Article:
ESF1 – Meadow Flowers
Managed grassland containing a diversity of plants is one of the best habitat resources that can be created on a farm. The natural balance of meadow perennials in ESF1 will provide a succession of attractive flowers over the season, providing a good source of pollen and nectar as well as food plants for a variety of insects. This mix grows well on most soil types.
|%||Latin name||Common name|
|22.5||Centaurea nigra||Common Knapweed|
|5||Daucus carota||Wild Carrot|
|15||Galium verum||Lady's Bedstraw|
|5||Leucanthemum vulgare||Oxeye Daisy|
|25||Ranunculus acris||Meadow Buttercup|
|2.5||Rumex acetosa||Common Sorrel|
|7.5||Silene dioica||Red Campion|
|2||1||0.2||Order this mixture|
It can also be used on its own as a 100% wild flower mix to add diversity to existing grassland.
The following growing guide assumes sowing with grass onto a bare soil seed bed.
Ideally select ground that is not highly fertile and does not have a problem with perennial weeds (especially weeds like docks, thistles or couch). Choose lower yielding areas that have a sunny aspect, or face south or south-southwest. Avoid planting under overhanging trees, next to tall hedges or on land facing north or east.
Good preparation is essential to success so aim to control weeds and produce a good quality seed bed before sowing. Roll fluffy or dry seedbeds with a ring roll to consolidate before sowing.
Seed is best sown in the autumn or spring, but can be sown at other times of the year if there is sufficient warmth and moisture. Sow between 15 March to 31 May or 15 July to 15 October to comply with Countryside stewardship requirements. (If sowing just wild flowers into existing grassland sow in Autumn).
Seed must be surface sown: broadcast by machine or broadcast by hand (do not drill). Do not incorporate or cover the seed, but roll to firm it in and get good soil/seed contact. (more on sowing)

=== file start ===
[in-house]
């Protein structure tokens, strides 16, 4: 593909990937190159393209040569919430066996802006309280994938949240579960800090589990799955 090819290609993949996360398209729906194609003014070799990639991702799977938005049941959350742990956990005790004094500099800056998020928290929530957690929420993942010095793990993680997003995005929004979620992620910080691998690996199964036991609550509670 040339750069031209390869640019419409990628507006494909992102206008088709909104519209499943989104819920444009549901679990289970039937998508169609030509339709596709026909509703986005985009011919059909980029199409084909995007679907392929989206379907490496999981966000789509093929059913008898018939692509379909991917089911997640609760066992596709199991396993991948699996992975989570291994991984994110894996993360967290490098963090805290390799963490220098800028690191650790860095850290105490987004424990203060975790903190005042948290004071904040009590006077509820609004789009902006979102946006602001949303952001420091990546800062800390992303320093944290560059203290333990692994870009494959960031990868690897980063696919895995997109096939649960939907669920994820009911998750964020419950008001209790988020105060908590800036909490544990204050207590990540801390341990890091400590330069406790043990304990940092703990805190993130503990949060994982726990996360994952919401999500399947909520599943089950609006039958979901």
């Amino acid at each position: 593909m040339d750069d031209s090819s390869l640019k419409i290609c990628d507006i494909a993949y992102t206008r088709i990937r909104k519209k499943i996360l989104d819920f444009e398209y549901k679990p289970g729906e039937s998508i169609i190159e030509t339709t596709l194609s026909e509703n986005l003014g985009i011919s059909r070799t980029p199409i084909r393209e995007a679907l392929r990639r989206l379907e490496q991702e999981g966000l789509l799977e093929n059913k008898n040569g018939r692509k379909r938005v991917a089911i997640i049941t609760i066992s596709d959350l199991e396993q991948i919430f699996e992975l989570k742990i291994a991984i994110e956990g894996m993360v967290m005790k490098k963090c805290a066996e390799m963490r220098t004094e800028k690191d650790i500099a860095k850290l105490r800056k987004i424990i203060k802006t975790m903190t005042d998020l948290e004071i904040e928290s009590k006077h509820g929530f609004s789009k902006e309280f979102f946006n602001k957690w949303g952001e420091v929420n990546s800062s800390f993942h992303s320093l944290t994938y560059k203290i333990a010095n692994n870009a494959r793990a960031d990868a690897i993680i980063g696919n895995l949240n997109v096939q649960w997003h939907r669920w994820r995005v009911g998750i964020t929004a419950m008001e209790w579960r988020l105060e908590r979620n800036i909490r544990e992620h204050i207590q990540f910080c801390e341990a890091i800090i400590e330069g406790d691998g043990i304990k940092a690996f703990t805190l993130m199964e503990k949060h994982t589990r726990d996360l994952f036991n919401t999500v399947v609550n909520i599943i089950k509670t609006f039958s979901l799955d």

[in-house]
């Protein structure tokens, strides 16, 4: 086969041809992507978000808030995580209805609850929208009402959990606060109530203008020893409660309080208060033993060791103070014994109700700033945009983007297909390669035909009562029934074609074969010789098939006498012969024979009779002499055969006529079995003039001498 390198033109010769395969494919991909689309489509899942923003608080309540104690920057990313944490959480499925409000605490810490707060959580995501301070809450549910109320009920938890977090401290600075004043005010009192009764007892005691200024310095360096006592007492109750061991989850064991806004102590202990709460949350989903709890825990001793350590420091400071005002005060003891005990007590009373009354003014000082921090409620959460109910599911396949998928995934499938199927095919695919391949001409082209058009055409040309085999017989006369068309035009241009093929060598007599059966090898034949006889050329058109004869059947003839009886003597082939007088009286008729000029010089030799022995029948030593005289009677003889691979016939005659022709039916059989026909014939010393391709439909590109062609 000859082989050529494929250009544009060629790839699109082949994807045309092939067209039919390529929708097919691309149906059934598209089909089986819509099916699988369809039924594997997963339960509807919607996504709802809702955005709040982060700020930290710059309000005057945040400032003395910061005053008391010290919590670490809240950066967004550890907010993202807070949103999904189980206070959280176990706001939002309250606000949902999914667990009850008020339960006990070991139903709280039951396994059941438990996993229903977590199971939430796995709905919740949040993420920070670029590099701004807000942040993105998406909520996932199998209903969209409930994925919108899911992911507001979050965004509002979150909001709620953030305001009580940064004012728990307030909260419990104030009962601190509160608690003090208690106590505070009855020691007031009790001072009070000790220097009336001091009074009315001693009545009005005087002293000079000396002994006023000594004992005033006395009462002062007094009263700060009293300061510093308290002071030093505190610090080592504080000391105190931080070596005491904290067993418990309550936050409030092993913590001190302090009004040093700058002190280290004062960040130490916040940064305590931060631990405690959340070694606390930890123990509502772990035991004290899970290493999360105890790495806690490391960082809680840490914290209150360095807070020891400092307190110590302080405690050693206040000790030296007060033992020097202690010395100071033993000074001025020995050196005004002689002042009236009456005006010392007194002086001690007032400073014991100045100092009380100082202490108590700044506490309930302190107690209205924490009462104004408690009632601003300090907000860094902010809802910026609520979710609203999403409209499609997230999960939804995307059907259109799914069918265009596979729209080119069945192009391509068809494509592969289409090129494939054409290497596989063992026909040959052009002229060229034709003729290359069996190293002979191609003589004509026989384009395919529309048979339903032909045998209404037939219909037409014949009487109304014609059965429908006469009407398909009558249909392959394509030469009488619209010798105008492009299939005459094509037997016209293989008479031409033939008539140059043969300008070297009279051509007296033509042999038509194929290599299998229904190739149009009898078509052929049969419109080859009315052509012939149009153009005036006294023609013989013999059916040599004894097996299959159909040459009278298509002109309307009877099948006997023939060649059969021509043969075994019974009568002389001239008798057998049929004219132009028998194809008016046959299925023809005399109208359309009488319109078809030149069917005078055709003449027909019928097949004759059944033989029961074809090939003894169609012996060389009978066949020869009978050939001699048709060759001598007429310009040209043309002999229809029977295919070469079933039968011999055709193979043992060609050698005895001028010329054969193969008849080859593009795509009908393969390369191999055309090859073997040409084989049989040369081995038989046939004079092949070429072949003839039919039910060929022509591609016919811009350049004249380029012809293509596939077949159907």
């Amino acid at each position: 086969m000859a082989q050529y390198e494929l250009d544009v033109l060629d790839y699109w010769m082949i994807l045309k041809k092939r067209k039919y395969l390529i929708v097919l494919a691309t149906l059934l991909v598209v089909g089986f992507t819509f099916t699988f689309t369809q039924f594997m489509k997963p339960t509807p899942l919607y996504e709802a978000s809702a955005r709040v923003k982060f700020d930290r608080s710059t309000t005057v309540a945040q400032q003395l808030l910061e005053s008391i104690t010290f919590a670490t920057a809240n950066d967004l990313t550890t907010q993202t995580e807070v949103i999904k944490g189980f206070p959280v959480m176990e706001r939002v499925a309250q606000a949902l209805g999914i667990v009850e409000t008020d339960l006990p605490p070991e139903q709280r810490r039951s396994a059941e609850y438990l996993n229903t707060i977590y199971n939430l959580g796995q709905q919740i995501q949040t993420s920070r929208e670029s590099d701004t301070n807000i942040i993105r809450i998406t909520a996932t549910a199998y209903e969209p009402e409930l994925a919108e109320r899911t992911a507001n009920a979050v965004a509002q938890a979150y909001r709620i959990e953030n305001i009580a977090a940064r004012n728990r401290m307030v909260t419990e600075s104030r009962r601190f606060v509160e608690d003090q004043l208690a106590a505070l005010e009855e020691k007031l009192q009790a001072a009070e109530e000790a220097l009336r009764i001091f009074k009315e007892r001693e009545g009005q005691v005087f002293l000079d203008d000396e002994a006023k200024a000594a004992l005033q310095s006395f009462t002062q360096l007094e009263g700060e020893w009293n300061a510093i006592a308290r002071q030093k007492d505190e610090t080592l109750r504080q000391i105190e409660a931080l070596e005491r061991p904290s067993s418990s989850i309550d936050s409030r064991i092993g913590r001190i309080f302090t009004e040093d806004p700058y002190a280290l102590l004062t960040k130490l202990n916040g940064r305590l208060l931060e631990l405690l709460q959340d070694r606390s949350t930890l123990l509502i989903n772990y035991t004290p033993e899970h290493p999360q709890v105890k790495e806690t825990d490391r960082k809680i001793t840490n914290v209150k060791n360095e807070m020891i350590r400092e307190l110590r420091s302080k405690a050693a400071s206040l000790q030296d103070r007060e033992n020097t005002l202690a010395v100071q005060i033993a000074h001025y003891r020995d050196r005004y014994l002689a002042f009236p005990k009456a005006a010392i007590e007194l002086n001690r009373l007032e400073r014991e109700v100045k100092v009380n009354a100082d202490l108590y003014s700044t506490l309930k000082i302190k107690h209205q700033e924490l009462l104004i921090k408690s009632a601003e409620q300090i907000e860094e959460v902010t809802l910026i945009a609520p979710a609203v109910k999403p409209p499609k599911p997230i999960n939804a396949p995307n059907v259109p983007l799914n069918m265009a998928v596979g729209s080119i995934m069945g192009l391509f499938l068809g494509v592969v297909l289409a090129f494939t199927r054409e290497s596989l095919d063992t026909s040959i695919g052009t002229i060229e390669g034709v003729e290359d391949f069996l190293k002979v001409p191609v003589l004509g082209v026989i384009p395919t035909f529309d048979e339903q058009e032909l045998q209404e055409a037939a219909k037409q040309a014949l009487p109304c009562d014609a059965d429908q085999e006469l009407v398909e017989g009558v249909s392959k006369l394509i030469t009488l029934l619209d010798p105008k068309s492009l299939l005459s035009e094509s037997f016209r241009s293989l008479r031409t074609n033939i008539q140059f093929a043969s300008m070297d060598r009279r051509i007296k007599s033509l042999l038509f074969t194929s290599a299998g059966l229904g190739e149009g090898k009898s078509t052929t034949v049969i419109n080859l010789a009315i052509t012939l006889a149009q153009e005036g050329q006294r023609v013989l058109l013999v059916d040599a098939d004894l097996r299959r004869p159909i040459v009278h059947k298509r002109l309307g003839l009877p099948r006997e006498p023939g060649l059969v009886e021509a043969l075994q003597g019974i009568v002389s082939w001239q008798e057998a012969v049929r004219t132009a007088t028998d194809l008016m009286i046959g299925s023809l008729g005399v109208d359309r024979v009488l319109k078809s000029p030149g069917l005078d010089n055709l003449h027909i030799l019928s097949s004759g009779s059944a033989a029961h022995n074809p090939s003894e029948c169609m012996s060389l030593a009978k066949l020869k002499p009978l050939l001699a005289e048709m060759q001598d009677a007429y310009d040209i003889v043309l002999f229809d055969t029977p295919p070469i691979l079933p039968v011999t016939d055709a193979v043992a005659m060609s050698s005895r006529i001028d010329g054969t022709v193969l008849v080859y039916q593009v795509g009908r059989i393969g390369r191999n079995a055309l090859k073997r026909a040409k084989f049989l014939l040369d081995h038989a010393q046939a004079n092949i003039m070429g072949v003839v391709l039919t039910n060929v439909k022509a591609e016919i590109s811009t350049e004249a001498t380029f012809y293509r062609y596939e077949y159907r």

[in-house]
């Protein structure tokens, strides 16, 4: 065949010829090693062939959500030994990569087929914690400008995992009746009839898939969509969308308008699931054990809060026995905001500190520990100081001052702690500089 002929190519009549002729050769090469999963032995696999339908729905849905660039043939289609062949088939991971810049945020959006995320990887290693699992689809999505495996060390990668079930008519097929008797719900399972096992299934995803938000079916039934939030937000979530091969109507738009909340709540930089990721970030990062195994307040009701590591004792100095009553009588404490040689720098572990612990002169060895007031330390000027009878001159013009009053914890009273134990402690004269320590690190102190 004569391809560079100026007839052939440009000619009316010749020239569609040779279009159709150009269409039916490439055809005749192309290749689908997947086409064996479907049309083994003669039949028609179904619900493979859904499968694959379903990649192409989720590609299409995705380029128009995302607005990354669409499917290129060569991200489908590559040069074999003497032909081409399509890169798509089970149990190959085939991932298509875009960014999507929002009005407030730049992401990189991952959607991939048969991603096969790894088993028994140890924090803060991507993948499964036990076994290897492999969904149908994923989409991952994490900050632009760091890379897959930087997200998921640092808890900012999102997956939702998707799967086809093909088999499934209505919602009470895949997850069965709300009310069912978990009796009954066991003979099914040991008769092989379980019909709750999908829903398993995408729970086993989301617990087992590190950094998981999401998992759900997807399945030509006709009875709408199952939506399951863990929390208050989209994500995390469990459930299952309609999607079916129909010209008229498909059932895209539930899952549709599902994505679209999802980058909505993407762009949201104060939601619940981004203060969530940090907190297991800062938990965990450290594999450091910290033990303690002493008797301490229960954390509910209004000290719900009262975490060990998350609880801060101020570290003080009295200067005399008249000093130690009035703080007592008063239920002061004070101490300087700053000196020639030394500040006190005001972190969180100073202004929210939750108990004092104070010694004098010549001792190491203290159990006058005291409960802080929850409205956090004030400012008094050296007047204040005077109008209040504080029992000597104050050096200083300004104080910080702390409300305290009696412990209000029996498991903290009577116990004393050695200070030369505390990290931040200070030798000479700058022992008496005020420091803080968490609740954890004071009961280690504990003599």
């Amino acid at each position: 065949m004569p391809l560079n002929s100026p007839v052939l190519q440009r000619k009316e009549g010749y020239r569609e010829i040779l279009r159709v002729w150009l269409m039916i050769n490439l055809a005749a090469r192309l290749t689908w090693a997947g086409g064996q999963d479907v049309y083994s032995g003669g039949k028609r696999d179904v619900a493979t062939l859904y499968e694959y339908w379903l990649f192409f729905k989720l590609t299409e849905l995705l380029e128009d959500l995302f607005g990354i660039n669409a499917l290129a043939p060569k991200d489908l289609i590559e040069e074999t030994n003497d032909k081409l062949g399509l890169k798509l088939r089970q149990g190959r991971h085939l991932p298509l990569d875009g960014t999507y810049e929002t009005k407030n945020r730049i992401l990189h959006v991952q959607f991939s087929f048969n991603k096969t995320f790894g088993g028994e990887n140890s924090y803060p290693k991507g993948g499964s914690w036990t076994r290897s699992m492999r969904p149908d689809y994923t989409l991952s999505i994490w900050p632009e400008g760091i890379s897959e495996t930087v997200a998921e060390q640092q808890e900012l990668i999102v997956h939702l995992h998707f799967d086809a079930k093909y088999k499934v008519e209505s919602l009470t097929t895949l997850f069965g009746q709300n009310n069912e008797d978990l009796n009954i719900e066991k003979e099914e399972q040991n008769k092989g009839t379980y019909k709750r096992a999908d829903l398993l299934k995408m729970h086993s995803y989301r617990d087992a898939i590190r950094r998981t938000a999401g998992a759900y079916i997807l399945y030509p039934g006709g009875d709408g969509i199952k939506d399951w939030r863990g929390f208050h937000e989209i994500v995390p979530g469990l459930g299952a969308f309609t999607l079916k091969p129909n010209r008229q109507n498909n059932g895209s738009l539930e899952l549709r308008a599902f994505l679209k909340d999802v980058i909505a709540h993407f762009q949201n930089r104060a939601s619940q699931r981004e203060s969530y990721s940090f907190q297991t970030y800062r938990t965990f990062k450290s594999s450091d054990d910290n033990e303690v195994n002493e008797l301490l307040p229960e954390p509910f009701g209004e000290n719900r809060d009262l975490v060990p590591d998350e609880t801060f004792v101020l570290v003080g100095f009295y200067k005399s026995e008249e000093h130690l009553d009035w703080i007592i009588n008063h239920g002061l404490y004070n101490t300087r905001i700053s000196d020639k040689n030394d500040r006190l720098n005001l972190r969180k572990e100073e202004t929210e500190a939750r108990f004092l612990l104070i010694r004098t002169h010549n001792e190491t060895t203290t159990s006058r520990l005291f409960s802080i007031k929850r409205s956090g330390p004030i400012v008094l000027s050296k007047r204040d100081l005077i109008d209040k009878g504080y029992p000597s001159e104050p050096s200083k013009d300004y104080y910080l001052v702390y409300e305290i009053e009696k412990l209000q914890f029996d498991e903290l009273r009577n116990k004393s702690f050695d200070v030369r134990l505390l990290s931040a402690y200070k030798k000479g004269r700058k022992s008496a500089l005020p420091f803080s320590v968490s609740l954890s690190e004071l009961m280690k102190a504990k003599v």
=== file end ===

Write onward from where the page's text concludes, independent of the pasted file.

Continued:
First year management
Growth and establishment of wild flowers and grasses may be slow initially. There will often be a flush of annual weeds from the soil in the first growing season. This weed growth is easily controlled by topping or mowing. Top all plant growth at least 3 times through the first season (removing cuttings if dense) to prevent weeds and grasses smothering the slow-growing flowers. More frequent and regular topping will minimise the amount of toppings produced each time so they can be left to disperse.
Management once established
Each spring if plant growth is more than 15cm in height cut (and remove cuttings if dense) to achieve a plant height of between 5cm and 10cm tall. Cut before 31 March.
Do not cut or disturb grassland from 31 March - 15 August to provide flowers, habitat and foraging sites for invertebrates (including wild pollinators) and birds.
Cut or graze back the main summer growth after 15 August and remove cuttings so not to leave a mulch and to help reduce soil fertility; both important to maintain flower numbers in subsequent years.
Cut or graze up to 31 October aiming to leave a plant height of between 10cm and 20cm. Remove cuttings if too dense to disperse easily and quickly.
Leave 10% of the area uncut or ungrazed to provide over-winter nesting and safe refuges for insects and other wildlife.